I have ironed my four-year-old’s shirt for school because I want him to look put together and “proper”. I’ve also let him go to school with toothpaste on his collar and a dried milk mustache.
I’ve never worn slippers to my son’s preschool but I have gone without a bra.
I’ll show up 20 minutes early to pick Lucas up on the first day back to school after Spring Break because I missed him but I’ve also (one time only!) been 13 minutes late.
I’ll make declarations that under no circumstances will I buy anything at the toy store and then cave and get something because I want to play with it too.
I make mundane chores like unloading the dishwasher and sorting laundry seem like games so that my son will help me.
I’ve left the house without diapers or bottles, but enough of Lucas’s favorite snacks to feed a small country.
I’ve handed over my phone at 6:30 in the morning so that Lucas could Angry Birds Go! and I could get a few extra minutes of sleep but I’ve also gotten up earlier than that to make chocolate croissants, pack his lunch and assemble 25 snack bags for his classmates.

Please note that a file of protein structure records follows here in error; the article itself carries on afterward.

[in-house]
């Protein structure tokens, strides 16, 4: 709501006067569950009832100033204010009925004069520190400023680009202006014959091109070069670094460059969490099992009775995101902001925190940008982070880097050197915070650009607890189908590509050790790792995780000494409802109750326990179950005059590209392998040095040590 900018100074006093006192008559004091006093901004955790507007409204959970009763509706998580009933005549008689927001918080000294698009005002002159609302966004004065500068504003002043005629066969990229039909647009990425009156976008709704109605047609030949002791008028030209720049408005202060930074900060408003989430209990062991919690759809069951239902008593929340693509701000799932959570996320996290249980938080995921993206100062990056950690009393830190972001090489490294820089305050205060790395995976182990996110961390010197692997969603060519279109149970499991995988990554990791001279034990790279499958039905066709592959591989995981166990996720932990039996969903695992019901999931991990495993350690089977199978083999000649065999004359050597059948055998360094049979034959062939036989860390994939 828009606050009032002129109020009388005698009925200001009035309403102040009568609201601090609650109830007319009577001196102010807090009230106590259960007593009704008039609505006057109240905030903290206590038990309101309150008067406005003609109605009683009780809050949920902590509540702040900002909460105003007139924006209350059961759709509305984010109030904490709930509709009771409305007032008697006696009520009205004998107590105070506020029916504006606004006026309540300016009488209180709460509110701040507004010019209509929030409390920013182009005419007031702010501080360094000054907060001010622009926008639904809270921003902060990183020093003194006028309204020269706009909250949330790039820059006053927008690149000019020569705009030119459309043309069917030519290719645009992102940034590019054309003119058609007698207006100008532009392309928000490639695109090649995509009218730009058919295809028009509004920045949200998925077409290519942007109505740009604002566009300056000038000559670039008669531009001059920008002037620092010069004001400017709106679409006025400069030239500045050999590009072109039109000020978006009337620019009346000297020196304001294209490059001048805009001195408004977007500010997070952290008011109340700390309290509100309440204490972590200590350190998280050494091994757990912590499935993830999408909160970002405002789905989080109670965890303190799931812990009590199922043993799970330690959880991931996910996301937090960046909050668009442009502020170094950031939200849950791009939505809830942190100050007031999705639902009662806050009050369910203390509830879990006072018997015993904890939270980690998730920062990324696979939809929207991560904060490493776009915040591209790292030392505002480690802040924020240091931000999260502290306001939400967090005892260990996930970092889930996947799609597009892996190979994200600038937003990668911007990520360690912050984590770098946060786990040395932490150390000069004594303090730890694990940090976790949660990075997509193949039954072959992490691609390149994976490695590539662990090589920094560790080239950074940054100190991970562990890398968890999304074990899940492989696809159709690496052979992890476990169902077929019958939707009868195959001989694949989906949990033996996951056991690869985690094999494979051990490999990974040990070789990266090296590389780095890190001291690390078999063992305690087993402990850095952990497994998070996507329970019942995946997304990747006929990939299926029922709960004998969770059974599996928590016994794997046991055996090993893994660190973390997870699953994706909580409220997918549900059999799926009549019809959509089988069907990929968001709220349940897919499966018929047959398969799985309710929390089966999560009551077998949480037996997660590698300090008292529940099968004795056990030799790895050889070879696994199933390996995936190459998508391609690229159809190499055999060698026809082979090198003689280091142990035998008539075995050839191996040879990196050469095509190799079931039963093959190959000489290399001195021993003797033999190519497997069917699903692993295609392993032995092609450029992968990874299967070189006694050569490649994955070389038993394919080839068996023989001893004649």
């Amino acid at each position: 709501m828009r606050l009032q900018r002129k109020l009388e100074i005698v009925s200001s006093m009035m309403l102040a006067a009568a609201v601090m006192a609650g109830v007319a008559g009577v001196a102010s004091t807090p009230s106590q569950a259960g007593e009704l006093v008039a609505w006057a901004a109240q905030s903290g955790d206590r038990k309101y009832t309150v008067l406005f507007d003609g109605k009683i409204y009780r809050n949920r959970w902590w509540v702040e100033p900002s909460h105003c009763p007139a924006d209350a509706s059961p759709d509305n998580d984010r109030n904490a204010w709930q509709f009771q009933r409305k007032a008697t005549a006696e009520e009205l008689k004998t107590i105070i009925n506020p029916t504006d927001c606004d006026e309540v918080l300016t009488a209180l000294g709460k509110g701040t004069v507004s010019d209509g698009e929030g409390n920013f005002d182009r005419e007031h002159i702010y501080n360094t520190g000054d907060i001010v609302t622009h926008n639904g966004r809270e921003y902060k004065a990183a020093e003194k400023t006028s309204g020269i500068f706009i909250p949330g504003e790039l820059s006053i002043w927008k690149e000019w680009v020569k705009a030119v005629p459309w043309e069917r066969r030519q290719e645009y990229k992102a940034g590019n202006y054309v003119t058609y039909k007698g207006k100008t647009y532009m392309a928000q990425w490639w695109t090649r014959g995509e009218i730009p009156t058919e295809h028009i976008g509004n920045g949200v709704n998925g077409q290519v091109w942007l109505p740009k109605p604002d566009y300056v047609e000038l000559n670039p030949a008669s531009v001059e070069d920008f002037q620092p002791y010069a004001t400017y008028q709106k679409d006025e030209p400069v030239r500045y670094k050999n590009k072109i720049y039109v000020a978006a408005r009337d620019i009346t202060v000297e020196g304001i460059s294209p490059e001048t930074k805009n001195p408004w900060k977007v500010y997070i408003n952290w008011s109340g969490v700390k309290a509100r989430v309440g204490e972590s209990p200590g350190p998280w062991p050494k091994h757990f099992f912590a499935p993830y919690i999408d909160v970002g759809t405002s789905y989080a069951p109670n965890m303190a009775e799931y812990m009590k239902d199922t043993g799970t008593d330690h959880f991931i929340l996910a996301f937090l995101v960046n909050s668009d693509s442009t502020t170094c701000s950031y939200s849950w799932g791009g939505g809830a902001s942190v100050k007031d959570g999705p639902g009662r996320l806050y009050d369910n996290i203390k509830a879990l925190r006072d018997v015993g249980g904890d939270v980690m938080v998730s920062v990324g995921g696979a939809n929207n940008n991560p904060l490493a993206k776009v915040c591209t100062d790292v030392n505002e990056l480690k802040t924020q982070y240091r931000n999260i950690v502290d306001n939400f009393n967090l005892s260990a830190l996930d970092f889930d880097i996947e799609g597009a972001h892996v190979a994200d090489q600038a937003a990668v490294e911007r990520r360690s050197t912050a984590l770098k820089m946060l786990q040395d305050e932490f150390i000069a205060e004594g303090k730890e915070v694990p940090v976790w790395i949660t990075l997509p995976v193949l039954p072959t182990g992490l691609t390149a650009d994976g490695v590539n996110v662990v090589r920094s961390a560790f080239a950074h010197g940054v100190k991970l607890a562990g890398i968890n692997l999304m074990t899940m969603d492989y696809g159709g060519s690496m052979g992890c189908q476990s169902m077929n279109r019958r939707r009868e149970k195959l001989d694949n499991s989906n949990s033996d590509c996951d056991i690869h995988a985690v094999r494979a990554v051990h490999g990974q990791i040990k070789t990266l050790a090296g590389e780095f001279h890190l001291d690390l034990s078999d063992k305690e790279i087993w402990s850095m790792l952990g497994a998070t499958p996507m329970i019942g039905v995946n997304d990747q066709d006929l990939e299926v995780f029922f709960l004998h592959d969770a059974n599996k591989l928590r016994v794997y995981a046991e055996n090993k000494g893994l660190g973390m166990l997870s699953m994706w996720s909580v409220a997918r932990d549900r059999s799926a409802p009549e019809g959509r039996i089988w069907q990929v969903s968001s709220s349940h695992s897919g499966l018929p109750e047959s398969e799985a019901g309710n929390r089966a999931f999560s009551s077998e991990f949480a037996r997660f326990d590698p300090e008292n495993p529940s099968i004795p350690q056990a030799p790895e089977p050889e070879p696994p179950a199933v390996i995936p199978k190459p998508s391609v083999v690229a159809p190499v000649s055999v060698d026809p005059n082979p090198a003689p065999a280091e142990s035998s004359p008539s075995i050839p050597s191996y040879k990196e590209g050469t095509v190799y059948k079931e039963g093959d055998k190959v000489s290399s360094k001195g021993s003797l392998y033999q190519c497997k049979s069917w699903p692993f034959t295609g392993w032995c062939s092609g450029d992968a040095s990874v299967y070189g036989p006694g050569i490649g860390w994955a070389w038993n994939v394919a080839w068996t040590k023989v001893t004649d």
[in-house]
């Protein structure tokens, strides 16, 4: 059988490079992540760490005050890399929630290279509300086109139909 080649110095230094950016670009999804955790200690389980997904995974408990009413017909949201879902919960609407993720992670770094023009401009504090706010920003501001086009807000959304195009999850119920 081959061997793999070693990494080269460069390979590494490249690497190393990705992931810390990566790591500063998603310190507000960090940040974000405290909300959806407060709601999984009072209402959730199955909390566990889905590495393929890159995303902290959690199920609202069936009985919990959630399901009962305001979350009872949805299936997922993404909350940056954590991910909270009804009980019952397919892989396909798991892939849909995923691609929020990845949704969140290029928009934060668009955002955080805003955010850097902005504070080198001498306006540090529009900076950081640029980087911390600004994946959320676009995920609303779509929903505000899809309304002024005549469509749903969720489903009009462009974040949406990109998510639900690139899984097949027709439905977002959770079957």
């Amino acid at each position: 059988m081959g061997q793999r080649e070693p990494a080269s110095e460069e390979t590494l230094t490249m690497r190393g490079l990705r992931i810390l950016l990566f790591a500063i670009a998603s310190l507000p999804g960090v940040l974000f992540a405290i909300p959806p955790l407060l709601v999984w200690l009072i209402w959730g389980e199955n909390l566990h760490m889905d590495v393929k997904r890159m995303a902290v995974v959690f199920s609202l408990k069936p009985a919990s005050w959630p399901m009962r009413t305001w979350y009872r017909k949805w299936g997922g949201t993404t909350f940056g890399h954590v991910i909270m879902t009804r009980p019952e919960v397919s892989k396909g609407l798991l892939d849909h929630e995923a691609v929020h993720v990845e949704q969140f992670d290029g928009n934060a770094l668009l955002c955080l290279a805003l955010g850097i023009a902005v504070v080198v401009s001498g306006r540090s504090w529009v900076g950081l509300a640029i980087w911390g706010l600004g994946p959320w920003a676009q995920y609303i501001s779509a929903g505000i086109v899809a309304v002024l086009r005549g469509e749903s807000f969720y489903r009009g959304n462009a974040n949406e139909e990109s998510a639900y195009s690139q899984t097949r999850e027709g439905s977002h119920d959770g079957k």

I’ll make plans and promises to do something and then let my son down, but I hope I’ve also exceeded his expectations with elaborate outings, surprise play dates and fun after school arts and crafts.
I’ve chased my boy around the park playing hide-and-seek until I was sweaty and out of breath and I’ve also sat quietly on a bench and watched him navigate monkey bars and potential new friends.
I’ve lied and said I didn’t know the answer to one of his million questions and I’ve also taken the time to explain things in great detail, looked up poisonous frogs on the Internet and searched for images of Katy Perry so he could “see what she looks like”.
I’ve tucked Lucas into bed to read on his own and I’ve also kept him up past his bedtime to read all 8 newly checked out of the library books.
Parenting is full of contradictions. Some days it’s more no’s than yes’s, lots of yelling and high levels of frustration and others it’s full of synergy, connection and giggles. You win some and you lose some. My children make me weak and strong and everything in between. I hope they always feel my love.
I’m *that* mom.
The one you sometimes roll your eyes at because she seems to have everything together, all the balls are somehow magically juggling perfectly in sync and she has a total Martha Stewart thing going on or you’ve rolled your eyes and scoffed because she (and her children) appear completely clueless, disengaged and disheveled, she’s late, misses deadlines and always looks like she just rolled out of bed.
Yep, I’m *that* mom.